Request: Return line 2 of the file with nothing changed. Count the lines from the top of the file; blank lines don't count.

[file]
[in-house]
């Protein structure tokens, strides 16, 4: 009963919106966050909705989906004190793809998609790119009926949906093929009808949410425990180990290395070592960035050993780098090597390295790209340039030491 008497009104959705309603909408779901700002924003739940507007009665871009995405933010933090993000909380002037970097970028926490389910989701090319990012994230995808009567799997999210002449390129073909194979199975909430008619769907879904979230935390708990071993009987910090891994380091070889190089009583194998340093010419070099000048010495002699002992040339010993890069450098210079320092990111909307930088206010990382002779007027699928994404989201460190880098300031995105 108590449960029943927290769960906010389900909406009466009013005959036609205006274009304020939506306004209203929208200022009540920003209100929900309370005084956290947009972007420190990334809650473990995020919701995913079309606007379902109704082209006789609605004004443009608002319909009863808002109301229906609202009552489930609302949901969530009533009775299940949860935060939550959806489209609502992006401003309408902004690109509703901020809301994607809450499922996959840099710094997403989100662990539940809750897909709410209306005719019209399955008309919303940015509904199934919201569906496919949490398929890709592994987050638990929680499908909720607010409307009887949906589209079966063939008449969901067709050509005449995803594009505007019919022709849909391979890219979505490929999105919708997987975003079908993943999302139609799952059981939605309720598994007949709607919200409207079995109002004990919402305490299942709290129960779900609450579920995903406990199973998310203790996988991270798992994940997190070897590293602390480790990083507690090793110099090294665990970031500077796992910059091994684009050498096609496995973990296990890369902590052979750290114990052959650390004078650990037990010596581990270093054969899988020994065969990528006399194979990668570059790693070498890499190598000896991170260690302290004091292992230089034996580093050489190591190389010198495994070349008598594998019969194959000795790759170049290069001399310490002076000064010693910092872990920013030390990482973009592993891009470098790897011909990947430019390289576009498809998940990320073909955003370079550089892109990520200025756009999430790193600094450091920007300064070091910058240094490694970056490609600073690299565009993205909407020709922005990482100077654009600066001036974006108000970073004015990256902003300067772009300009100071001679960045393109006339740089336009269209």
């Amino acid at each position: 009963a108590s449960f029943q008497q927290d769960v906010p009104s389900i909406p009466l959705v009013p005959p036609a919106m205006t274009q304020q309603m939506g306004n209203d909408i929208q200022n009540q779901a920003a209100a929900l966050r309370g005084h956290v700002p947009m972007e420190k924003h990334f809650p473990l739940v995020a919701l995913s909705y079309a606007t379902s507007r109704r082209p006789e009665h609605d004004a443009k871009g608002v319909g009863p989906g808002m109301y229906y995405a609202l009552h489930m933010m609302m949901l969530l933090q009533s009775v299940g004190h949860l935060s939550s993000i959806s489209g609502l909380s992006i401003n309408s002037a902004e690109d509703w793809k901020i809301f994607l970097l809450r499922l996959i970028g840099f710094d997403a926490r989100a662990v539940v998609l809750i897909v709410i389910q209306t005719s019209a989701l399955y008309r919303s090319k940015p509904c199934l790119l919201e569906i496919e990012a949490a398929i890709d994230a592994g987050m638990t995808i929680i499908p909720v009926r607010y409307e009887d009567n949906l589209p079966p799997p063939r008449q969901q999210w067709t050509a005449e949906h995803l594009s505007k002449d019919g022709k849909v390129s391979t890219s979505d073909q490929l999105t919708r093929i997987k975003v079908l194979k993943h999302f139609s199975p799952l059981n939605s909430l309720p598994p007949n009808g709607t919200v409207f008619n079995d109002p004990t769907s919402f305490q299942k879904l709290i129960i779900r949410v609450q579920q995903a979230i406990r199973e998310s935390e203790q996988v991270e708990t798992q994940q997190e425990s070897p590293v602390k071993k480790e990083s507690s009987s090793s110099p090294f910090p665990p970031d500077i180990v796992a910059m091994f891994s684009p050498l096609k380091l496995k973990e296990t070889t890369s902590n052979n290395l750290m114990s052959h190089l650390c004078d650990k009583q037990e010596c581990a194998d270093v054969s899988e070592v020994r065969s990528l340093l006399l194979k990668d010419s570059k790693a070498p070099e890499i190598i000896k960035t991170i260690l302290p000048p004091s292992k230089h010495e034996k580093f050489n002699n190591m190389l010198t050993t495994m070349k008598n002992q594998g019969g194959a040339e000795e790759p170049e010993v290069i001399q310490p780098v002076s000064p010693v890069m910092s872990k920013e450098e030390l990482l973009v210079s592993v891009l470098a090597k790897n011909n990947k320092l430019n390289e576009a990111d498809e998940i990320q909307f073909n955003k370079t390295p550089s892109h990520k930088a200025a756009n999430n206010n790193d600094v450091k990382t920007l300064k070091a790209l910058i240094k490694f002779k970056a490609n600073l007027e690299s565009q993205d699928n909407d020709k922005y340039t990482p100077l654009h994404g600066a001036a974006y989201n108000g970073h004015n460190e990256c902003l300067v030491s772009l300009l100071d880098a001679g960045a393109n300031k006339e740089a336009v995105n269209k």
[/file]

């Protein structure tokens, strides 16, 4: 009963919106966050909705989906004190793809998609790119009926949906093929009808949410425990180990290395070592960035050993780098090597390295790209340039030491 008497009104959705309603909408779901700002924003739940507007009665871009995405933010933090993000909380002037970097970028926490389910989701090319990012994230995808009567799997999210002449390129073909194979199975909430008619769907879904979230935390708990071993009987910090891994380091070889190089009583194998340093010419070099000048010495002699002992040339010993890069450098210079320092990111909307930088206010990382002779007027699928994404989201460190880098300031995105 108590449960029943927290769960906010389900909406009466009013005959036609205006274009304020939506306004209203929208200022009540920003209100929900309370005084956290947009972007420190990334809650473990995020919701995913079309606007379902109704082209006789609605004004443009608002319909009863808002109301229906609202009552489930609302949901969530009533009775299940949860935060939550959806489209609502992006401003309408902004690109509703901020809301994607809450499922996959840099710094997403989100662990539940809750897909709410209306005719019209399955008309919303940015509904199934919201569906496919949490398929890709592994987050638990929680499908909720607010409307009887949906589209079966063939008449969901067709050509005449995803594009505007019919022709849909391979890219979505490929999105919708997987975003079908993943999302139609799952059981939605309720598994007949709607919200409207079995109002004990919402305490299942709290129960779900609450579920995903406990199973998310203790996988991270798992994940997190070897590293602390480790990083507690090793110099090294665990970031500077796992910059091994684009050498096609496995973990296990890369902590052979750290114990052959650390004078650990037990010596581990270093054969899988020994065969990528006399194979990668570059790693070498890499190598000896991170260690302290004091292992230089034996580093050489190591190389010198495994070349008598594998019969194959000795790759170049290069001399310490002076000064010693910092872990920013030390990482973009592993891009470098790897011909990947430019390289576009498809998940990320073909955003370079550089892109990520200025756009999430790193600094450091920007300064070091910058240094490694970056490609600073690299565009993205909407020709922005990482100077654009600066001036974006108000970073004015990256902003300067772009300009100071001679960045393109006339740089336009269209």